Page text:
existence of a relatively stable, putatively non-urban realm as a “constitutive outside” for its epistemological and empirical operations. In short, across divergent theoretical and political perspectives, from the Chicago School’s interventions in the 1920s and the rise of the neo-Marxist “new urban sociology” and radical geo­ graphy in the 1970s, to the debates on world cities and global cities in the 1980s and 1990s, the major traditions of twentieth-century urban studies embraced shared, largely uninterrogated geographical assumptions that were rooted in the late nineteenth- and early twentieth-century geohistorical conditions in which this field of study was first established. During the last thirty years, however, the form of urbanization has been radically reconfigured, a process that has seriously called into question the inherited metageographical assumptions that have long underpinned urban theory and ­research. Aside from the dramatic spatial and demographic expansion of major ­megacity regions, which has been widely discussed, 3 recent decades have also ­w itnessed several equally far-reaching implosions and explosions of the urban at all spatial scales. These include: −− The creation of new scales of urbanization. Extensively urbanized interdependencies are being consolidated within extremely large, rapidly expanding, polynucleated metropolitan regions around the world to create sprawling urban galaxies that stretch beyond any single metropolitan region and often traverse multiple nation­al boundaries. Such mega-scaled urban constellations have been conceptualized in diverse ways, and the representation of their contours and boundaries remains a focus of considerable research and debate.4 Their most prominent exemplars ­include, among others, the classic Gottmannian megalopolis of “BosWash” (­Boston–Washington DC) and the “blue banana” encompassing the major urban­ ized regions in western Europe, but also emergent formations such as “San-San” (San Francisco–San Diego) in California, the Pearl River Delta in south China, the Lagos littoral conurbation in West Africa, as well as several incipient megaurban regions in Latin America and South Asia. −− The blurring and rearticulation of urban territories. Urbanization processes are being ­regionalized and reterritorialized. Increasingly, former central functions, such as shopping facilities, corporate headquarters, multimodal logistics hubs, research ­institutions, cultural venues, as well as spectacular architectural forms, dense settle­ ment patterns and other major infrastructural arrangements, are being d­ ispersed 187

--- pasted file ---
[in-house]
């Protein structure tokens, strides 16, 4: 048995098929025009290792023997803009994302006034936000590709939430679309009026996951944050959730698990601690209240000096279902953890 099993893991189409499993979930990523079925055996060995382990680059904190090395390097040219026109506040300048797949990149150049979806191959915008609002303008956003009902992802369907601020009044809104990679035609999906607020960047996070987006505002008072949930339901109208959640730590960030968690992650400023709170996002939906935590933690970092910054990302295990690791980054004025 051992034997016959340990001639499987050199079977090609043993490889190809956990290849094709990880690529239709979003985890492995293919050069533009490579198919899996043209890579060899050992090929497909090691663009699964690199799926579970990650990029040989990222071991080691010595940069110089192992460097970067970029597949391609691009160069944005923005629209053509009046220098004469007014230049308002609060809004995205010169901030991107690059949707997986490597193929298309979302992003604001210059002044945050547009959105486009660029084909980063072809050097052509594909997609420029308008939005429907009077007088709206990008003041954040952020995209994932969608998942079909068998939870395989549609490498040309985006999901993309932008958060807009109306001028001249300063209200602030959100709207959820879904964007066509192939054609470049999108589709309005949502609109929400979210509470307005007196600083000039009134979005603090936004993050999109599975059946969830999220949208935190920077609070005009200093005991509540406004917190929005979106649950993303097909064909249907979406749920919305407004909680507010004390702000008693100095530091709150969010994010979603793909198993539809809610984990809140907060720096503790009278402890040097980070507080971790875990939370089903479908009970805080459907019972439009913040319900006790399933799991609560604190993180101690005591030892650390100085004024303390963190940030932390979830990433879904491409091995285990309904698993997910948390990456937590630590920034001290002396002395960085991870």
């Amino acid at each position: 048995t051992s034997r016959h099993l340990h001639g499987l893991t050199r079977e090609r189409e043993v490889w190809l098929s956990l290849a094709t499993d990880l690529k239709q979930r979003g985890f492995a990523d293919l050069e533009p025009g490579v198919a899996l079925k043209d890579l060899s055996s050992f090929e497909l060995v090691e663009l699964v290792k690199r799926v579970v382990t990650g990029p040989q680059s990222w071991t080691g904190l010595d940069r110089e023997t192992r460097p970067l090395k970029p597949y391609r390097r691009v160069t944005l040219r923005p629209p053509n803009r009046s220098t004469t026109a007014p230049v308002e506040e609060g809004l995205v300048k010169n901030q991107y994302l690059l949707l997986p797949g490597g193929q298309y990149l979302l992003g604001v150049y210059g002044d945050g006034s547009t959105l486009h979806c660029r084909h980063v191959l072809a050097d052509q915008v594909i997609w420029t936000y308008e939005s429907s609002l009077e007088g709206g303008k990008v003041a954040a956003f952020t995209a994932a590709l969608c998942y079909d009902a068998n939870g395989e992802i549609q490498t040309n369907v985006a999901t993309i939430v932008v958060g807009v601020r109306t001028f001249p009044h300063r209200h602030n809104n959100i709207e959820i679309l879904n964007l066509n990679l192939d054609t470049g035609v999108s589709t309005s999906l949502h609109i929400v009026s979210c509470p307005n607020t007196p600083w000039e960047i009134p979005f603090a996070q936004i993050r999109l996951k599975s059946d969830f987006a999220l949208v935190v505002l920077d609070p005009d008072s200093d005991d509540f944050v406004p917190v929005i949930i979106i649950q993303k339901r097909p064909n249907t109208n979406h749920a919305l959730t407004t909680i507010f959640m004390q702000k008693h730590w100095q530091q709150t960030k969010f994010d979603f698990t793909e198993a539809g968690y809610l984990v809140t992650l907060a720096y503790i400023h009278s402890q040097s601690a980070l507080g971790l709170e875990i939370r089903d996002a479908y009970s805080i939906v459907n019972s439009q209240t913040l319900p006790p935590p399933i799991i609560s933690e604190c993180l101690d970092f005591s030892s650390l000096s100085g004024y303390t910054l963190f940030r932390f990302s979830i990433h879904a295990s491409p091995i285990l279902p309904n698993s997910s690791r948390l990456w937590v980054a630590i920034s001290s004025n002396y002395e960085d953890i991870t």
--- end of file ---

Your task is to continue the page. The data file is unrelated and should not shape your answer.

Figure 12.3: An emergent planetary urban fabric: worldwide road, rail and marine transport networks, by Nikos Katsikis